2.) As a first step, rich countries must immediately make up the remaining funding shortfalls for the 12 low-income countries whose education plans they have already endorsed through the Education for All Fast Track Initiative.

3.) Finance and development ministers meeting in Washington this week should call for a review of the 34 additional countries that have already qualified for Fast Track status, but have not yet had plans endorsed. The review should establish whether the country is in possession of a credible plan for achieving Education for All (EFA), whether existing donor commitments are adequate to support this plan, and whether outstanding finance needs can be met through existing in-country channels. Findings should be presented to the Fast Track partnership and the Development Committee in Spring 2005.

4.) Beyond this, rich countries must begin to work with developing countries in genuine partnership. Key markers of this would be the inclusion of Southern ministers on the steering committee of the Education for All Fast Track Initiative, an end to donor-only meetings, and full implementation of a transparent system to monitor the quality as well as the quantity of donor aid to education.

5.) Finance ministers of developing countries should ensure that they are increasing budgets for basic education alongside budgets for primary health care and AIDS prevention and care. Priorities for increased education spending should include abolishing primary school fees and charges; achieving gender parity in both primary and secondary education; improving teacher training; and incorporating sexual and reproductive health education and life skills training into the curriculum.

As Nelson Mandela has noted, 'Education is the most powerful weapon you can use to change the world.' It is also a weapon that the world cannot do without in the fight against HIV/AIDS. Education saves lives. And ignorance is lethal.


Niger, once protected from HIV/AIDs through its relative isolation, is now seeing the disease spread. Health workers report that increasing numbers of migrant workers are returning to Niger infected, and passing the disease on to partners though unprotected sex. HIV prevalence among women attending antenatal clinics in the capital Niamey quadrupled in just over a decade, from 0.5 per cent in 1987-88 to 2 per cent in 2000, and is now estimated at 4 per cent. A government paper concluded that it has so far been unsuccessful in holding back the spread of the disease.

Education is crucial to breaking down this wall and to enabling people to respond effectively to HIV/AIDS information. As the Peace Corps in Niger concluded, 'prevention though education can halt the spread of the virus'. UN figures show that while only 13 per cent of uneducated Nigerien men used a condom with their most recent casual partner, 30 per cent of men with some primary education did so, and 64 percent of men with some secondary education. ... But in a country where less than a quarter of children complete primary education (and only 42 per cent of children even begin it) HIV/AIDS prevention is seriously hampered.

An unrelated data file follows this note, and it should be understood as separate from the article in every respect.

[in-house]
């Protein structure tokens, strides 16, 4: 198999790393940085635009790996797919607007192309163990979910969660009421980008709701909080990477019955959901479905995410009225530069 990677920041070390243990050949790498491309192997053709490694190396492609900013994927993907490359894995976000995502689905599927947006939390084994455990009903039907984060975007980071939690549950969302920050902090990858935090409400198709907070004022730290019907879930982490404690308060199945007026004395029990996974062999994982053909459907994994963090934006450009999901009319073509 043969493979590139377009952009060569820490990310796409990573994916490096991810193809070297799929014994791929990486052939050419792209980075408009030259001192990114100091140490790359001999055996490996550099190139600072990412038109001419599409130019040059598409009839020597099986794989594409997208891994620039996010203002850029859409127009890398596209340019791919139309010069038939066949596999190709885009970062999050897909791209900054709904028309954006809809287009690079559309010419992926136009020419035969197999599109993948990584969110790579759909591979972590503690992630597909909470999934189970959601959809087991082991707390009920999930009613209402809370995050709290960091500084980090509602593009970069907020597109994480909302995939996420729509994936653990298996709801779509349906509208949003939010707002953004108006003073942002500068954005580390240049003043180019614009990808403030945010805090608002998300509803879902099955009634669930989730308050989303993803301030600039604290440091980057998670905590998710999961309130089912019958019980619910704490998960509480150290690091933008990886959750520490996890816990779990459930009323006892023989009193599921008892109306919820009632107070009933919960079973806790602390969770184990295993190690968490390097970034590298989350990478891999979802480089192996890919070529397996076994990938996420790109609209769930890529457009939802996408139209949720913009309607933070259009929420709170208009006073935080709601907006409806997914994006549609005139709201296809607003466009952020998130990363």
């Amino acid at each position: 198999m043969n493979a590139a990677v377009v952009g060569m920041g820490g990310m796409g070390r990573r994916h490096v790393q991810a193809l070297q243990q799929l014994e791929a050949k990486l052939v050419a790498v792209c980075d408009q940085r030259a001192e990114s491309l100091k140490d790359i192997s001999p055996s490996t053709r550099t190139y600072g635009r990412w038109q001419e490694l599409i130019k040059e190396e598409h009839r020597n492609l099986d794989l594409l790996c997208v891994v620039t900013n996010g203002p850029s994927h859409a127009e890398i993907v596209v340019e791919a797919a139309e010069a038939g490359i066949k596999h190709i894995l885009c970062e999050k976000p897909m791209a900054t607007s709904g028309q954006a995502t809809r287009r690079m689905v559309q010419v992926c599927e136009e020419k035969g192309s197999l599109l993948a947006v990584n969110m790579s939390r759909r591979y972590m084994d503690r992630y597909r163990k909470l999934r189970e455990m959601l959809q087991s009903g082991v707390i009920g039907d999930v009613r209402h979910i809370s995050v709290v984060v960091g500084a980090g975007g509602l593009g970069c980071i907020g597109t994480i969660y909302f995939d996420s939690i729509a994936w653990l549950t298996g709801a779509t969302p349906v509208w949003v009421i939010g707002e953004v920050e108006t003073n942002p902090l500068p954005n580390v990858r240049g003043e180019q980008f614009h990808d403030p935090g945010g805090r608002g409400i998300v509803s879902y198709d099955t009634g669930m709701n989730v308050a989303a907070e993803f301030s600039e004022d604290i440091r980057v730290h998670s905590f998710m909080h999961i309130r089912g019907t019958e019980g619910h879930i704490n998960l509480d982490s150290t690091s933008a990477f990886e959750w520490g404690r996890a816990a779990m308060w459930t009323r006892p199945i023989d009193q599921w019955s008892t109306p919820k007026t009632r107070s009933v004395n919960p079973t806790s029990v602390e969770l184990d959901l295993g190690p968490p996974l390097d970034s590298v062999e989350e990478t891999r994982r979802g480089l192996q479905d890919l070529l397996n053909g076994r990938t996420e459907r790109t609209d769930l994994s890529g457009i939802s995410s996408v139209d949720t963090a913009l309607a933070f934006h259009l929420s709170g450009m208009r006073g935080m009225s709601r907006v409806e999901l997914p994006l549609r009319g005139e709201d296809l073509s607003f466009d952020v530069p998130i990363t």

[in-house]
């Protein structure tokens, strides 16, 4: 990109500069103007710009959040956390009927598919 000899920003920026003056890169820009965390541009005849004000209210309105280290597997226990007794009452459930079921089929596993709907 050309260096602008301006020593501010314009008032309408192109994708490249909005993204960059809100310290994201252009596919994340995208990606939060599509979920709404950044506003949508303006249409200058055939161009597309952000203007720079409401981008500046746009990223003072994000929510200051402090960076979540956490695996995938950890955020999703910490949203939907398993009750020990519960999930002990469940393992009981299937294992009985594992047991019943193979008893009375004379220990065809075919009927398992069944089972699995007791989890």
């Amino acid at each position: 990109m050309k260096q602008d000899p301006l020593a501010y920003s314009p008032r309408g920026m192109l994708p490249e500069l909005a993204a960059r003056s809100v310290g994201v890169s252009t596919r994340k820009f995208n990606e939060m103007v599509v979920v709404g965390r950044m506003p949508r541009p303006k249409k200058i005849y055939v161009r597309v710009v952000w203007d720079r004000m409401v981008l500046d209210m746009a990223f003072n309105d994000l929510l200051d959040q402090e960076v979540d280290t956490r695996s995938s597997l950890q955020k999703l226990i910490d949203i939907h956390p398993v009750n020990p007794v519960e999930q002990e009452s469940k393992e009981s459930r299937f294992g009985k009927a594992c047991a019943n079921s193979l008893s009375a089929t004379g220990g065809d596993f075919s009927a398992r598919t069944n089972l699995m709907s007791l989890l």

The government of Niger understands the importance of education for all. It has already increased the primary education enrolment rate from 34 per cent to 42 per cent in just five years, and has developed a comprehensive strategy to deliver increased education that representatives of donor countries agree is of a very high standard. Donors accept that, despite significantly increasing its own spending on education, Niger (the poorest peaceful country in the world) requires additional international funding. In June 2002, Niger was invited into the Fast Track Initiative and in November 2002 the country's education plan was endorsed and the required additional international funding was promised in full.

Yet rich countries continue to ignore their own promise and to neglect Niger's children, 1.3 million of whom remain out of school. A US$32 million dollar shortfall remains in the plan for the next two years, and funding after that looks even more uncertain. One Western diplomat admitted it was 'a scandal, an absolute scandal'. Unless the shortfall is made up in full, Niger's children will continue to be without the opportunity and protection that education provides


AfricaFocus Bulletin is an independent electronic publication providing reposted commentary and analysis on African issues, with a particular focus on U.S. and international policies. AfricaFocus Bulletin is edited by William Minter.